Cover Page

Praise for the first edition

‘Brilliant. It pushes the project of theorizing big history a lot further, in exactly the right way, alert to the dangers of over-theorizing or theorizing on too limited information. It will be a major contribution to the discipline.’

David Christian, Macquarie University, author of Maps of Time: An Introduction to Big History

‘This book has convinced me not only that Big History is interesting and exciting, but has established a genuine intellectual basis for integrating historical knowledge, and historical method, with those of the natural world. This is a framework in which, ideally, all history should be investigated, taught and discussed.’

R. I. Moore, Emeritus Professor of History, Newcastle University

‘The most exciting book that I’ve read in 30 years. A masterpiece!’

Barry Rodrigue, University of Southern Maine

‘Narratives don’t come much grander than the current scientific view of the history of the Universe … Spier is one of a small band of exponents of big history, the effort to put the whole story together in an academically rigorous way … Everyone should have access to this.’

Times Higher Education Supplement

To William Hardy McNeill:
The historian I admire the most in the whole wide world.

We remain submerged in a vast evolutionary process that began with the Big Bang (probably) and is heading to an unknown future – a system in which matter and energy evolve, stars form and break apart, the solar system took form and will eventually collapse (but not before life does), and human societies emerged on planet Earth, beginning an evolution whose end is not in sight.

(William H. McNeill, The Global Condition (1992), pp. xiv–xv)




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Figure 1.1: Alexander von Humboldt in his library, Oranienburger Straße 67, Berlin, Germany. Chromolithograph, copy of water-color drawing by Eduard Hildebrandt, 1856 CE. (Original in possession of the author)

Figure 2.1: Goldilocks falling from a tree. Apparently, she has overstepped her boundaries. Soon, her complexity will be damaged as a result of the impact caused by gravitational energy. (Drawing by Giulia Spier, 2007 CE, then 4 years old)

Figure 3.1: The variation in the cosmic background radiation provides evidence for the first emergence of greater complexity. (Source: NASA)

Figure 4.1: The solar system habitable zone, orbits of planets not drawn to scale. (Source: NASA)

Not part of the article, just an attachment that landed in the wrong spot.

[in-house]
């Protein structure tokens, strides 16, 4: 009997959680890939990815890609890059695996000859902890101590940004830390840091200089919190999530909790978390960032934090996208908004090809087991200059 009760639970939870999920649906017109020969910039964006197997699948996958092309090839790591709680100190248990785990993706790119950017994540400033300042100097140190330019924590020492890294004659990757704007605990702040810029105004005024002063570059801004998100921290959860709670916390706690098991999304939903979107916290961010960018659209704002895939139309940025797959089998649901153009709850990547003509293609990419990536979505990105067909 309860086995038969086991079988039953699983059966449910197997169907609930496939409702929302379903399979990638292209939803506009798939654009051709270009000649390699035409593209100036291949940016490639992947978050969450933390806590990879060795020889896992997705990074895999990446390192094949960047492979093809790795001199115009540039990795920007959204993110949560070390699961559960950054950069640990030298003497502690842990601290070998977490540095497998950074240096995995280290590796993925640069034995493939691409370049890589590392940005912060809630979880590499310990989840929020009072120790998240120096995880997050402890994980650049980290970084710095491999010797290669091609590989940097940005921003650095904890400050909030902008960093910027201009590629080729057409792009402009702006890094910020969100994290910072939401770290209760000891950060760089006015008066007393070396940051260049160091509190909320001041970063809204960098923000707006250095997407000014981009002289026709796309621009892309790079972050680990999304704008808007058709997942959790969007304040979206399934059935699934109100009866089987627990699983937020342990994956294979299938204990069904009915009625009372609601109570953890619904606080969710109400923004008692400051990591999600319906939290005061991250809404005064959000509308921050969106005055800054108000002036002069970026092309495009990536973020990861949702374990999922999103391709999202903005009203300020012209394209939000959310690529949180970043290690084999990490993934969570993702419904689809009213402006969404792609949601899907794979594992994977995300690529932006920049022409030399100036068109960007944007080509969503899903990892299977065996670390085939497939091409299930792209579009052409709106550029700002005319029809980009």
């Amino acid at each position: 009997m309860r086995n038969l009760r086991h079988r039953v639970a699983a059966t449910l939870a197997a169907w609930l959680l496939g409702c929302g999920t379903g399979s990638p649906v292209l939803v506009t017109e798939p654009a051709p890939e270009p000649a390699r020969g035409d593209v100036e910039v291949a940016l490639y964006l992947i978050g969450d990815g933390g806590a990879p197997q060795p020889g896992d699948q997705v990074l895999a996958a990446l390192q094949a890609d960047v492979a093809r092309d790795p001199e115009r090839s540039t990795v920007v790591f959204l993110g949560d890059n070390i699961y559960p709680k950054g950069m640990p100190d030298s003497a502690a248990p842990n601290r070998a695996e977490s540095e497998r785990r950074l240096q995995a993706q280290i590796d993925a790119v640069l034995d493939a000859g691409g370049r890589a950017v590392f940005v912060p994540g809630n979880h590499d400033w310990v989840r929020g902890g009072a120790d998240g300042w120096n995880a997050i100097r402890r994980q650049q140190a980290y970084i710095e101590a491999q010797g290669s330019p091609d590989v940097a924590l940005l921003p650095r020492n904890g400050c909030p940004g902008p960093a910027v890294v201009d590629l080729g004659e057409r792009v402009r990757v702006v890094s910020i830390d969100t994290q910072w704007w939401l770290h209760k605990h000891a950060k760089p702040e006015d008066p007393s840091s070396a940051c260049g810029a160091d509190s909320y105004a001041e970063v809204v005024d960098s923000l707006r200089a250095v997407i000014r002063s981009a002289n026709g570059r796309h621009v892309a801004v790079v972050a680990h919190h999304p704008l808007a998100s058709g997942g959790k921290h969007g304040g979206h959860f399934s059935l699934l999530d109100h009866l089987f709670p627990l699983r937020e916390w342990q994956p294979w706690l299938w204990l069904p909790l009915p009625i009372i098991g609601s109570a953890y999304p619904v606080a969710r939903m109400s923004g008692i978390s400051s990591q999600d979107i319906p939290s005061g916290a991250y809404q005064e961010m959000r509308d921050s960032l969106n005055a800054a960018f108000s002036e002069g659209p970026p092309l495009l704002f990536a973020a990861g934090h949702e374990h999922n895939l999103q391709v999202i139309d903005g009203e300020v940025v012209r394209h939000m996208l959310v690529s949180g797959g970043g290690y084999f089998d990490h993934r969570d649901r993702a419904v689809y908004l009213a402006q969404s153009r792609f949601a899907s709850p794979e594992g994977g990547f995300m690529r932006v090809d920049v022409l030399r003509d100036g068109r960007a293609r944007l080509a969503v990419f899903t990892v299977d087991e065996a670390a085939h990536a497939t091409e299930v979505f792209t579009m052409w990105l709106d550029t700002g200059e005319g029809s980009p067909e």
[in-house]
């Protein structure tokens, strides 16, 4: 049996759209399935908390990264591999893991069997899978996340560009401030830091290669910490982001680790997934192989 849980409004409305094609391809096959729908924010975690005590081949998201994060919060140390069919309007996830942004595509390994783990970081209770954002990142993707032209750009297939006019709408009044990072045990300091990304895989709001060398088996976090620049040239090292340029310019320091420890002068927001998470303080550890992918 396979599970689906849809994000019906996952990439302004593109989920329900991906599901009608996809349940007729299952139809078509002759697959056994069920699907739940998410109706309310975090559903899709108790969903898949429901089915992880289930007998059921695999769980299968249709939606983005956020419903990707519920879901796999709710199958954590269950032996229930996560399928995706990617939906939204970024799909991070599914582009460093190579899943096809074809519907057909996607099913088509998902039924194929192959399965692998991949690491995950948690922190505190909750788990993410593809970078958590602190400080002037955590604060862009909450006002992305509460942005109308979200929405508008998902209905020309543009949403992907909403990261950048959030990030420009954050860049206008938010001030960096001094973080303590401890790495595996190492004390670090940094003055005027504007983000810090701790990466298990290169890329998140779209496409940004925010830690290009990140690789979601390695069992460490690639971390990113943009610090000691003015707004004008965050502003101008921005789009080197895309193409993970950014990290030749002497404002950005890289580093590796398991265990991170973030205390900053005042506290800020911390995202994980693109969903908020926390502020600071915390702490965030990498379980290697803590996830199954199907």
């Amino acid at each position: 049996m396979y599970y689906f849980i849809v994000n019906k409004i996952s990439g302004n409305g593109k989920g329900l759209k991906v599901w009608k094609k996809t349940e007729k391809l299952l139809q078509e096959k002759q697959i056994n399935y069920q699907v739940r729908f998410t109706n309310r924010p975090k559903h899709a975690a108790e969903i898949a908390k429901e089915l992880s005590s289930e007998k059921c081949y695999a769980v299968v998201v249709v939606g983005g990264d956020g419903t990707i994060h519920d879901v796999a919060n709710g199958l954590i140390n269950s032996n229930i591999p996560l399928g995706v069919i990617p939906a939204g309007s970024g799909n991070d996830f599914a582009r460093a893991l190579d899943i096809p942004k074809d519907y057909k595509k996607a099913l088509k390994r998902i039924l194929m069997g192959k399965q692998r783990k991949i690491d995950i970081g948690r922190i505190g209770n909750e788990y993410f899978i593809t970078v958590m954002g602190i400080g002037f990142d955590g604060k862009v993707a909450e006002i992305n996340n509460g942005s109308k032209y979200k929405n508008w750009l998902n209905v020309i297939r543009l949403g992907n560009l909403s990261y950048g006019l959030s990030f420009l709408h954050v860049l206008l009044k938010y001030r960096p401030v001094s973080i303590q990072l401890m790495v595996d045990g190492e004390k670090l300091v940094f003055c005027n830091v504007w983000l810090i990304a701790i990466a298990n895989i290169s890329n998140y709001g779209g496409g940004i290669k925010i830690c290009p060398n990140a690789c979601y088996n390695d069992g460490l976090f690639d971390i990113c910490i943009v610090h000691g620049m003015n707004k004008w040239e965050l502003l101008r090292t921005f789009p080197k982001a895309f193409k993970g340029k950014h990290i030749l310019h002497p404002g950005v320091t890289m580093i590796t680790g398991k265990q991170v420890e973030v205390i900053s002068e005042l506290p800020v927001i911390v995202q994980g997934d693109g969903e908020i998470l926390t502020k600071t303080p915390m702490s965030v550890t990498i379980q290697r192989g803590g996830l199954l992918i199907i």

Figure 5.1: Earth as seen by the astronauts of Apollo 17. The effects of geothermal and solar energy are clearly visible, including the shape of the continents and the location of deserts, which contribute to define the Goldilocks circumstances for life. (Source: NASA)

Figure 6.1: A human effort to recreate the African savanna elsewhere on the planet, Amsterdam, Westerpark, winter 1995–6 CE. (Photograph by the author)

Figure 7.1: The essence of agriculture: deciding what is going live and what is going to die; the Cconucuyca family weeding potatoes in January of 1986 CE near the village of Zurite, Anta, Peru. (Photograph by the author)

Figure 7.2: Religious-political remnant of early state formation? The Temple (literally: Altar) of Heaven, Beijing, China, where Ming and Qing emperors took part in annual ceremonies to procure a good harvest. (Photograph by the author, 2011 CE)

Figure 7.3: Firth of Forth Railway Bridge near Edinburgh, Scotland, exemplifying the industrial revolution: steel connecting distant shores carrying powered transportation linking the country. (Photograph by the author, 1970 CE)

Figure 7.4: The amazing expansion of human control over matter and energy during the twentieth century: the Apollo 8 astronauts during the roll-out of the Saturn V rocket that would propel them into lunar orbit and back, fall 1968 CE. (Source: NASA)


Origin of Cosmic World Views

Big History and Other Histories

De historiae utilitate and Mercator sapiens

Little Big Histories

The Second Law of Thermodynamics

More Power Density Calculations by Eric Chaisson

How Guano Changed the World: An Example of Energy, Matter and Goldilocks Circumstances

A Very Short History of Astronomy

Composition of the Chemical Elements

Climbing the Pyramid of Complexity (1): Nuclei of Chemical Elements

Climbing the Pyramid of Complexity (2): Large Structures

Exoplanets and Astrobiology

Climbing the Pyramid of Complexity (3): Atoms and Molecules

Key Molecules of Life

Climbing the Pyramid of Complexity (4): Life

The Origin of Feelings, Intuition, Creativity, Art, Humor, Religion and Empathy

Climbing the Pyramid of Complexity (5): Culture

William McNeill and Skills in Human History

Alexander von Humboldt on Agriculture and Collective Learning

Norbert Elias, Interdependencies and the Civilizing Process

Origin of Moral Behavior

Middle Classes and the Sciences, the Arts and Philosophy

How Violent Have Humans Been?